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June 4, 2015

May 31, 2015

With consequences for disease severity, resistance or clearance of a pathogen infection by an individual can be enhanced by a previous exposure to that pathogen, occurring either within an individual or even in its parents. This form of immune memory, traditionally thought the province of the vertebrate adaptive immune response, can also arise from innate immune pathways of vertebrates and invertebrates, and through distinct pathways in plants and bacteria. Researchers studying this phenomenon rarely interact across taxonomic boundaries, however, and use a preponderance of disparate terms to describe this innate immune mediated memory, including immune memory, immune priming, trained immunity, and systemic acquired resistance. This catalysis meeting will facilitate a synthesis of disparate researchers to better understand commonalities among these different forms of innate immune memory and key consequences for disease. We will use this opportunity to produce a broad interest synthesis manuscript elaborating upon specific avenues by which an improved understanding of innate immune memory will inspire future research, with direct and indirect benefits for human health. First, better understanding of how vertebrate immune memory works in retaining specific memory stands to improve vaccine design and delivery. Second, the specificity of immune memory could be manipulated to leave harmful pests, vectors, and human parasites susceptible to pathogen mediated biocontrol, while improving the health of beneficial organisms such as agricultural plants, animals, and pollinators that ensure human food security. Our approach aims to identify model systems functionally analogous to human innate immune memory that maximize our flexibility to interrogate the genetics, constraints, and functional manipulations of innate immune memory. Finally, this synthesis will elucidate fundamental concepts underlying host-pathogen evolution and the limits of immunological plasticity.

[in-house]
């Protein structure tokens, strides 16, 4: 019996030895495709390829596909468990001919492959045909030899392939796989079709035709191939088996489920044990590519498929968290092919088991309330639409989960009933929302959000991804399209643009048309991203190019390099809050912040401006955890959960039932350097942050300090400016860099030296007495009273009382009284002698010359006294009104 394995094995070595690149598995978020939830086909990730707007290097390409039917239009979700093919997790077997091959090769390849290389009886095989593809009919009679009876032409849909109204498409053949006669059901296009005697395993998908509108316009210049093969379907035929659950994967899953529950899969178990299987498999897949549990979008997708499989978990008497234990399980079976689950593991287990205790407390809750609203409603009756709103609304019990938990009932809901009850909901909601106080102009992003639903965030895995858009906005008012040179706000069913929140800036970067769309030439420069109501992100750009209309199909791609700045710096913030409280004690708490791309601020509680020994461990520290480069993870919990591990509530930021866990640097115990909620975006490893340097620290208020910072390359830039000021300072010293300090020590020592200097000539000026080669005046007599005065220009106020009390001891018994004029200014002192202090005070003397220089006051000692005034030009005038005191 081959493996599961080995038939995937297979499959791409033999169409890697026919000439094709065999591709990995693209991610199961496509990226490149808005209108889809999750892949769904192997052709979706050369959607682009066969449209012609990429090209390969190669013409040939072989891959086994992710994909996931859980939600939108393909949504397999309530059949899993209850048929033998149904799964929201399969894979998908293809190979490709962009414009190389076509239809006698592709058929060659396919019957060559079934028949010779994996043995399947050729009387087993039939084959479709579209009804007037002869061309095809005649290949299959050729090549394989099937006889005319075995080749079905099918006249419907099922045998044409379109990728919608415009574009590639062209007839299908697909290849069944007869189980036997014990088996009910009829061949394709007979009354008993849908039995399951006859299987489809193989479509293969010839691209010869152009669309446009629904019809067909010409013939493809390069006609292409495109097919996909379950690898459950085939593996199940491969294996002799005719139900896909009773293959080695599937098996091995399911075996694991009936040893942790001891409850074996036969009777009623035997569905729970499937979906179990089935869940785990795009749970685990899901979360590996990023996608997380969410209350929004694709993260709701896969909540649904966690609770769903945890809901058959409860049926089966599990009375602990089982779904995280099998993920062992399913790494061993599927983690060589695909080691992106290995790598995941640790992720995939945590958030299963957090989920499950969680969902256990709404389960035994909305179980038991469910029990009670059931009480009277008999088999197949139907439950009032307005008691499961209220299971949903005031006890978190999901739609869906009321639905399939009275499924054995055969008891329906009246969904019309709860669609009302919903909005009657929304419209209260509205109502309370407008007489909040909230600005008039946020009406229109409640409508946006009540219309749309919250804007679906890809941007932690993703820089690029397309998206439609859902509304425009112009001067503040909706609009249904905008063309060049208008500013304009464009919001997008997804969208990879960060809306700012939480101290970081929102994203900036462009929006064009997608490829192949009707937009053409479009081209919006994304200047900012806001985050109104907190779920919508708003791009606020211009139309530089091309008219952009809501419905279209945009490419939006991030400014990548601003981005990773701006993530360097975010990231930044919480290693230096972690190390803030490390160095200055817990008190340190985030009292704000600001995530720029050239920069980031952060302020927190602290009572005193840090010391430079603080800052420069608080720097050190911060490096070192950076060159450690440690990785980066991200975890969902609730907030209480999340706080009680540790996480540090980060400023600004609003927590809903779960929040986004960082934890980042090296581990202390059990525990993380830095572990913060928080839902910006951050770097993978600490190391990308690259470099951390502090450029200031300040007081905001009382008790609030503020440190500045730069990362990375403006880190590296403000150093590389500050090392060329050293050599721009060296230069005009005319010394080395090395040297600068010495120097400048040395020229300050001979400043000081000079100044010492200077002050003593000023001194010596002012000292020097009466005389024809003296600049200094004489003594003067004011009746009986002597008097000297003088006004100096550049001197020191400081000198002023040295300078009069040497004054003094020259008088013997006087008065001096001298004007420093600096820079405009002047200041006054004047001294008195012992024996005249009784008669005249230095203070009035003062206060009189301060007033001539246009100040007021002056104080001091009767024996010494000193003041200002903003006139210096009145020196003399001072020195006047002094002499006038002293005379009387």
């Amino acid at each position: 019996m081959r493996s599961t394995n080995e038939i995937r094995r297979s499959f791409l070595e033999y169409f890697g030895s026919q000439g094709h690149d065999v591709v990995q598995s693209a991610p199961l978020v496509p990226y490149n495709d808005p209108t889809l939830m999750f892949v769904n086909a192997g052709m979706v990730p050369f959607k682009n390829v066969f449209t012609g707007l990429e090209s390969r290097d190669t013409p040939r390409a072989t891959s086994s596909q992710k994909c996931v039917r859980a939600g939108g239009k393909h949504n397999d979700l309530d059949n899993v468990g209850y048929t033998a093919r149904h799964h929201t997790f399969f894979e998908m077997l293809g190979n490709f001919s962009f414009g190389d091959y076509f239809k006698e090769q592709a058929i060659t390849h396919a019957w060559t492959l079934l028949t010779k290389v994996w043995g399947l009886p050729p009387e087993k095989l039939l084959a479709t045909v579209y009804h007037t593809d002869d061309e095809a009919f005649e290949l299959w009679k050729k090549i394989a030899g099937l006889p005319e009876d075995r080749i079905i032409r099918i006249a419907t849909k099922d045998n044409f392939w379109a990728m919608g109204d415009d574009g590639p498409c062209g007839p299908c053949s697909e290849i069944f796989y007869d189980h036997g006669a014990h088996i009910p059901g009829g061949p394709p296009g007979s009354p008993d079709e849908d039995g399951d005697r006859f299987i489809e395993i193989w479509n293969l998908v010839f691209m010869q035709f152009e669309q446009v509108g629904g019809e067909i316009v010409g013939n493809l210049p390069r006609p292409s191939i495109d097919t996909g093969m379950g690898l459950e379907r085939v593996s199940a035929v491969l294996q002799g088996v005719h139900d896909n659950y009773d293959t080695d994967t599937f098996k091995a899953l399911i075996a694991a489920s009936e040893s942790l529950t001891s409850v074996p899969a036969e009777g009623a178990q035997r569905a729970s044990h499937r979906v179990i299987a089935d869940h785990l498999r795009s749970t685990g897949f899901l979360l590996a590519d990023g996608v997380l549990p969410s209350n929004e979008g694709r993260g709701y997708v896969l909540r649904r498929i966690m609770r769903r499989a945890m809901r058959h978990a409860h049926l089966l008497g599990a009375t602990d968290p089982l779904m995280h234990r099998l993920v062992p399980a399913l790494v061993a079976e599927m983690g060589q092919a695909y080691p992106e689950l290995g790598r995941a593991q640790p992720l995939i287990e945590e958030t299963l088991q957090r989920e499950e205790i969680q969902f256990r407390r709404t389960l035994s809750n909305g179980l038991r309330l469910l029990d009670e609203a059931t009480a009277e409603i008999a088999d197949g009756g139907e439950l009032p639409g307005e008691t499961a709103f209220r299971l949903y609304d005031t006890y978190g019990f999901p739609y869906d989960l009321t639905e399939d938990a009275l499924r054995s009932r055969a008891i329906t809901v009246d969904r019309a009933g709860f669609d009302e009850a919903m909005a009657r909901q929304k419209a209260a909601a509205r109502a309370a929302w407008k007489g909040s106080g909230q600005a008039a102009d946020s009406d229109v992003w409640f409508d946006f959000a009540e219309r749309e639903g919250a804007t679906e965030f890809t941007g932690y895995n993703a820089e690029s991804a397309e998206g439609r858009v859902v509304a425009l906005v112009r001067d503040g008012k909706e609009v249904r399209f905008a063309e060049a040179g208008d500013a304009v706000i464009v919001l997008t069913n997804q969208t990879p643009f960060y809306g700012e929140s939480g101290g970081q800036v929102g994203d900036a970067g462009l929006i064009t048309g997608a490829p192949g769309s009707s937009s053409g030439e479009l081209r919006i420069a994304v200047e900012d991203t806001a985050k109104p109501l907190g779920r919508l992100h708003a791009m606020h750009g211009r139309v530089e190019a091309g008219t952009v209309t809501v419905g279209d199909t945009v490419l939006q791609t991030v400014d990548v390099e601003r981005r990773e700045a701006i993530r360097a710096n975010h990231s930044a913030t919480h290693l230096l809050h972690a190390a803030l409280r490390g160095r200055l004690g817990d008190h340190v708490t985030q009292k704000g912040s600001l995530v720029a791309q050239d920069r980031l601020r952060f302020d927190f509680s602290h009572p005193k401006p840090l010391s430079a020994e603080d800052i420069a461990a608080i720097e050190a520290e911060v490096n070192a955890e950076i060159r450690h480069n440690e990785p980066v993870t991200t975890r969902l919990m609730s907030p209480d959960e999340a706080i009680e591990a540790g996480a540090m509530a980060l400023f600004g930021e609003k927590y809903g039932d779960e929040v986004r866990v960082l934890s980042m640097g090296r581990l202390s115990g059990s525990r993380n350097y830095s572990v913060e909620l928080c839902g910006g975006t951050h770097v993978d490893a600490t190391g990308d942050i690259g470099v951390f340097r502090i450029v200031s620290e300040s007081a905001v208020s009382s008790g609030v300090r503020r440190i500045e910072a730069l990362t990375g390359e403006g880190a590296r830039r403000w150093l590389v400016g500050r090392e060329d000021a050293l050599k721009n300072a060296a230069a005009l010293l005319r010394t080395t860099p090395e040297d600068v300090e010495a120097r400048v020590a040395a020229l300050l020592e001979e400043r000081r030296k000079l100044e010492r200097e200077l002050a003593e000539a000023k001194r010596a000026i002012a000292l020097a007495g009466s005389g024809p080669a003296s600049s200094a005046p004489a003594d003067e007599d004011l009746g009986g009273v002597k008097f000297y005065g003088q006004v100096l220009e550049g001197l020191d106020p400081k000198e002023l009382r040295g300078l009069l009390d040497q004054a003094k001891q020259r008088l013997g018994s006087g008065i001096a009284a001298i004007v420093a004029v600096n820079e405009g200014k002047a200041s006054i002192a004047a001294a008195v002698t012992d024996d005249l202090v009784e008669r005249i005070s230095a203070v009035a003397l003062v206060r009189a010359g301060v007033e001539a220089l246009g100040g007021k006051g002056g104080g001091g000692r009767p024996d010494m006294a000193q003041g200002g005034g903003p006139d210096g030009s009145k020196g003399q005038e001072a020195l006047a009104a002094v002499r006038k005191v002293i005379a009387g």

Source: NESCent

May 26, 2015

Genomics Week @ CIBIO-InBIO June 15-19, 2015 | CIBIO-InBIO, Vairao, Portugal >From June 15 to 19, CIBIO-InBIO will host a Genomics Week, taking place at Vairão Campus. The programme for this week includes: · on June 15-17, the advanced course “Genotyping by Sequencing (GBS): principles, approaches and applicationsâ€� [Registration required]; and · on June 18-19, a “Genomics Seminarâ€� [No registration required]. ADVANCED COURSE GENOTYPING BY SEQUENCING (GBS): PRINCIPLES, APPROACHES AND APPLICATIONS June 15-17, 2015 | Room 2 - Vairão Campus This course aims to give attendees a broad overview of Genotyping-by-Sequencing (GBS), including the principles of how data are obtained by the various different approaches, and their advantages and disadvantages. There will be a question and answer session to help determine the right approach for different study systems or special cases, such as degraded DNA. There will also be practical data-analysis sessions, where attendees will be guided through example data processing with various analysis tools. INTENDED AUDIENCE The course will be open to a maximum number of 20 participants. Priority will be given to: I. 1st year PhD students attending the BIODIV Doctoral Programme; II. Other BIODIV PhD students; III. PhD students attending other courses; IV. Other candidates. REGISTRATION Registration deadline: June 4, 2015 GENOMICS SEMINAR June 18-19, 2015 | Auditorium - Vairão Campus During this two-day seminar, five major topics in genomics research will be covered: 1. Environmental Genomics; 2. Phylogenomics; 3. Conservation/Population Genomics; 4. AgriGenomics; One Health Genomics. Participation in this seminar is free and the number of attendees is limited to the capacity of the auditorium. To know more about this event, please visit CIBIO-InBIO’s website []. References 1. 2. 3. CIBIO Divulgação via Gmail